Food Flash

Critique of Critics

Restaurant journalism seems to be an anachronism these days. The idea that a famous newspaper critic can visit a restaurant a few times, sometimes in disguise, to be incognito to the proprietors is a canard.

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Unfortunately, the art of a great review like the fictional rave of the critic Anton Ego, from the Disney Film Ratatouille,which some consider to be the best restaurant review ever written, is no longer appreciated by the foodie masses. In today’s world a great restaurant review has got to be less than 100 words of which the adjective amazing is used 25 times and accompanied by numerous food porn shots taken on the diner’s smart phone.

It is clear that Yelp, Zagat, Google and other populist restaurant review and ranking applications, have taken some of the clout away from restaurant critics. Their influence may be less than it used to be. Pete Wells of the New York Times, for example, with his vast audience, maintains the power to make or break an upstart restaurant, but, his influence on existing establishments wanes. The readership of the gray lady (a nickname for the New York Times) is limited to grayer haired readers. Consequently a whole generation of 20 to 30 somethings have never sought and may never read Wells’ reviews. This generation is hooked on the popular mass reviews of today’s smart phone and Internet world which overall tend to get a restaurant right. Critics like Wells can sometimes get it wrong.  Here are  a few examples:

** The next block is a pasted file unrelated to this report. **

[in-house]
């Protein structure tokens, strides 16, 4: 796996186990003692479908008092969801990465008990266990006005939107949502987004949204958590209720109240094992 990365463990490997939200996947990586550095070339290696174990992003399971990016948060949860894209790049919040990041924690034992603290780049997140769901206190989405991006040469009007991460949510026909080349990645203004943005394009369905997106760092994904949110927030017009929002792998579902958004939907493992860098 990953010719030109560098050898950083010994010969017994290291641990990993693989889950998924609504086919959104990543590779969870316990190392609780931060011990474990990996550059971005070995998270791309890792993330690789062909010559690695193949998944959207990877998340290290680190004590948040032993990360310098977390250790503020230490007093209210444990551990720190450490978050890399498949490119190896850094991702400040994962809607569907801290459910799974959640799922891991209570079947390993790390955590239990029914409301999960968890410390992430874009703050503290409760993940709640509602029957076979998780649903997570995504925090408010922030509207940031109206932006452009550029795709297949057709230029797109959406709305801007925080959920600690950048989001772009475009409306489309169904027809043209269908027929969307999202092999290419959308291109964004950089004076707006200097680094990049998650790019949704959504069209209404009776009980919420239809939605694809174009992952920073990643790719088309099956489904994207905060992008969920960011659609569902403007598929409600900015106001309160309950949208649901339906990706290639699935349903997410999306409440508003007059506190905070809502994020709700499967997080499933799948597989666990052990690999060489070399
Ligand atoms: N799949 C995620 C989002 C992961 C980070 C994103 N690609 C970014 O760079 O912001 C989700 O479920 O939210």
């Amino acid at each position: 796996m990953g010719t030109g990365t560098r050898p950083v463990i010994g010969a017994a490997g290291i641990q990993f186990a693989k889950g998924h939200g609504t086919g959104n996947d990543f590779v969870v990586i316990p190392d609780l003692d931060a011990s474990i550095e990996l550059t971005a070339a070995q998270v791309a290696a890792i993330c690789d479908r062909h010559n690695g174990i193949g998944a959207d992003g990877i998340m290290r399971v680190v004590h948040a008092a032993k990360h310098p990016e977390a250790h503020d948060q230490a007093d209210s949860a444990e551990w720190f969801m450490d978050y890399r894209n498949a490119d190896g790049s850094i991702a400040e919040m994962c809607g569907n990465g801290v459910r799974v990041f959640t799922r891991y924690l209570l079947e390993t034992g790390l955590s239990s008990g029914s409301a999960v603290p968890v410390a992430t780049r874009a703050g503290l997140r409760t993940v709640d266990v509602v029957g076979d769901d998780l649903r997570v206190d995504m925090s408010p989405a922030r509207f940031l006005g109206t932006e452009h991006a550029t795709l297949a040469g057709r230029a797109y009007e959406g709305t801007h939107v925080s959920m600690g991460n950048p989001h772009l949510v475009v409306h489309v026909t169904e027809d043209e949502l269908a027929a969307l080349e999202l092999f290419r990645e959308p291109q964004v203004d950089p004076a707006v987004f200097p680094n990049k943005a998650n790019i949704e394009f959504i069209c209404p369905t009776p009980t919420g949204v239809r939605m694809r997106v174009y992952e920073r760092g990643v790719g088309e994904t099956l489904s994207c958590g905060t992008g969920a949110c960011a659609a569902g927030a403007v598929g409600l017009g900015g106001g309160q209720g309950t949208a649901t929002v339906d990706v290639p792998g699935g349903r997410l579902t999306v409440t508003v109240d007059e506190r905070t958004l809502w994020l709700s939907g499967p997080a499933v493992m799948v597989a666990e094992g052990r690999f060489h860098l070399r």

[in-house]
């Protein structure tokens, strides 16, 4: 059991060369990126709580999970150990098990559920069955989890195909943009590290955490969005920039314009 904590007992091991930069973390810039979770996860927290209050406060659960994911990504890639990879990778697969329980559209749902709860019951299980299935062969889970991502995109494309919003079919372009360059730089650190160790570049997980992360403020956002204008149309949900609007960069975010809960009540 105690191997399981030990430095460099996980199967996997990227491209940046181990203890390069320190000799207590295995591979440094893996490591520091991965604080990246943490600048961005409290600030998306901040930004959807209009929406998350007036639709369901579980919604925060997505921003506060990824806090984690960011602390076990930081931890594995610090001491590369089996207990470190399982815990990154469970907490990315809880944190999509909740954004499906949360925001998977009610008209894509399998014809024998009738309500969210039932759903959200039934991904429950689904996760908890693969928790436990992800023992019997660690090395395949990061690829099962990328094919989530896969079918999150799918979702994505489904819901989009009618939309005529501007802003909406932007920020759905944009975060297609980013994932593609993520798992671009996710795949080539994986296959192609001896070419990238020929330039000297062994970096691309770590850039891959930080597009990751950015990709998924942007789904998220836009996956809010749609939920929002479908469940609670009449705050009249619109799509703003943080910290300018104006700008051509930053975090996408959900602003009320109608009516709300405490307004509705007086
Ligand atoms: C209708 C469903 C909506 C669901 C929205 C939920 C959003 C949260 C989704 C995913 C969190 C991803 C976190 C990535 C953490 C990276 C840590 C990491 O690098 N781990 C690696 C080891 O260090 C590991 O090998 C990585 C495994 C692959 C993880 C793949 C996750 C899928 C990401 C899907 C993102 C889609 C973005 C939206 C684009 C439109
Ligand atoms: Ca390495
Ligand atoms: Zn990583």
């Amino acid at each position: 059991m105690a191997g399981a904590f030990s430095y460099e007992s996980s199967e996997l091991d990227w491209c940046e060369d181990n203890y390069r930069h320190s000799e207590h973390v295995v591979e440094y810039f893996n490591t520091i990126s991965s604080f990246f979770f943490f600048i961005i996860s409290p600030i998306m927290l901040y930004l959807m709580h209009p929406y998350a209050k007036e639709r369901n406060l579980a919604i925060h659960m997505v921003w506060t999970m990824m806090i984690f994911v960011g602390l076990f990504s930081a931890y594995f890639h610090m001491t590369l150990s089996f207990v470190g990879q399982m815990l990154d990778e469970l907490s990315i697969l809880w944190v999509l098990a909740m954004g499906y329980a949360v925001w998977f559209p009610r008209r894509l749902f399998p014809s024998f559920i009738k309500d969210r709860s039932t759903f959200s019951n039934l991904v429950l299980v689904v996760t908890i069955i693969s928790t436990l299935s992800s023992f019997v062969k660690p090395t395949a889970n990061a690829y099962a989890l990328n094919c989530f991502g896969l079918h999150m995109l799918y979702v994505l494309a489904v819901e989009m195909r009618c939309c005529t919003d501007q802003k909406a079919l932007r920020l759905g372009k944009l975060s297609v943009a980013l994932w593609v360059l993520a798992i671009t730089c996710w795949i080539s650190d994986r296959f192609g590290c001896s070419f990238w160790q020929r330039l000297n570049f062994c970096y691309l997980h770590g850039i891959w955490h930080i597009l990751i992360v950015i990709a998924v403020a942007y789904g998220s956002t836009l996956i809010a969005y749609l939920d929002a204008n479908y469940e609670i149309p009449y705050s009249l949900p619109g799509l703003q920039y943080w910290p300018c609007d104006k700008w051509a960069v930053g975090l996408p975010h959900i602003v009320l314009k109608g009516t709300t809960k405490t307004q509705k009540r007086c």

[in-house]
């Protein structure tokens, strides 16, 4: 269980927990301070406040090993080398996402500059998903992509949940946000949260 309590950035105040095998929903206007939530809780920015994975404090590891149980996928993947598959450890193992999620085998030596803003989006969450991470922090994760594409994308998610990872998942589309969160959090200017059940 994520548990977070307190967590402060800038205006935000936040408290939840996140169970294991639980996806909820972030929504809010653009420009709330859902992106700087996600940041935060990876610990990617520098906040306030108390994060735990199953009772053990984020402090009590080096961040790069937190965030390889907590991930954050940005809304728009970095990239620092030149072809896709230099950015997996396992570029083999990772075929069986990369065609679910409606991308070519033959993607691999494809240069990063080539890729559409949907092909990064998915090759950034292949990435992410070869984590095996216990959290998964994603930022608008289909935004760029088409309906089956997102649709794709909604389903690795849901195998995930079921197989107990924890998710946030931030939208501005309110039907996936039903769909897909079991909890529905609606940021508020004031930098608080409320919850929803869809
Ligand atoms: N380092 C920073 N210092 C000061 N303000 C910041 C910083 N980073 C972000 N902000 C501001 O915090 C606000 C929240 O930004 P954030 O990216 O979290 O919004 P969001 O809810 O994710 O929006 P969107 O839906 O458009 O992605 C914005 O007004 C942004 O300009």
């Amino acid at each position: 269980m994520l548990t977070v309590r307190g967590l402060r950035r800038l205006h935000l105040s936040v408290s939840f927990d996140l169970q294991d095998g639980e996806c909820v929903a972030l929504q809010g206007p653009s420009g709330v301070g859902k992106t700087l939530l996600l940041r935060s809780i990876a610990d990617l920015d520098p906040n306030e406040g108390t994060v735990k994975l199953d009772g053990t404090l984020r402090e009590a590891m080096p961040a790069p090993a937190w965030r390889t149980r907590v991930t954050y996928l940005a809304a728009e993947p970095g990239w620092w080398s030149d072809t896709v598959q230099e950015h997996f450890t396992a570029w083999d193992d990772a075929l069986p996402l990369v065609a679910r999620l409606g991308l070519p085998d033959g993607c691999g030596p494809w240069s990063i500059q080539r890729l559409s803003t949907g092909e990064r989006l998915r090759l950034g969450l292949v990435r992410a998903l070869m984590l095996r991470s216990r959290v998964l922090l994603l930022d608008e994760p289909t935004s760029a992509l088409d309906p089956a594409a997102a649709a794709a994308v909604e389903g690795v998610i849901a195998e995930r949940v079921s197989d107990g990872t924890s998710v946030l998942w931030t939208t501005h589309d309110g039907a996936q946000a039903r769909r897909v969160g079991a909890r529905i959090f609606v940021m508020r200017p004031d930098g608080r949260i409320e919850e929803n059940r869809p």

Senor Frog’s

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Wells found some positives about this place but not enough to save it. It closed about 6 months after Wells’ review. Maybe he had one to many of those giant margaritas

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                                                                    Insa

Ken Shin, a superb food reviewer/blogger and dining enthusiast, really “gets” this restaurant that Wells seems to have missed.

Guy Fieri’s American Kitchen and Bar Time’s Squareguys_american_grill_exterior_01

Pete Wells’ notorious takedown of Guy Fieri’s Times Square set off a media firestorm and Fieri hit all the talk shows in response. The business savvy Mr. Fieri was able to capitalize on the elitism of the New York Times reviewer and recovered nicely with his anti-elite clientele from the Wells’ attack. Fieri’s place is one of the highest grossing restaurants in the country pulling in more than $16 million a year.

Negative reviews by major food critics no longer have the power to keep patrons away in the long term as well. Not so stellar reviews by Pete Wells, of Per Se, Momofuko Nishi, and Daniel, demoted from 4 to 3 stars, did not impact their business and they continue to thrive. Surely the celebrity chef owners took the criticisms to heart and improved their games.

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Even knocking off a few stars doesn’t affect business all that much these days.

On the West Coast Jonathan Gold of the LA Times is a foodie cult icon with his very own documentary !cityofgold-doc-film-0

Gold continues to bring in business and confer prestige on the establishments that are favorably reviewed,but, for the most part restaurants are no longer “made” by his review.

If they are “discovered” by the  Pulitzer prize-winning Gold, who finds and curates eating spots from LA’s ethnic melting pot then the minions of his followers will not be far behind.  Of course he reviews all the hot upscale places as well, yet, he doesn’t often seek to discover them.

Alternately if you are a start-up restaurant and if you are lucky enough to get a review by one of the major newspaper critics like Gold or Wells then the review can be a make or break situation. For the restaurateur this is like winning the lottery or receiving the proverbial angel of death.

 

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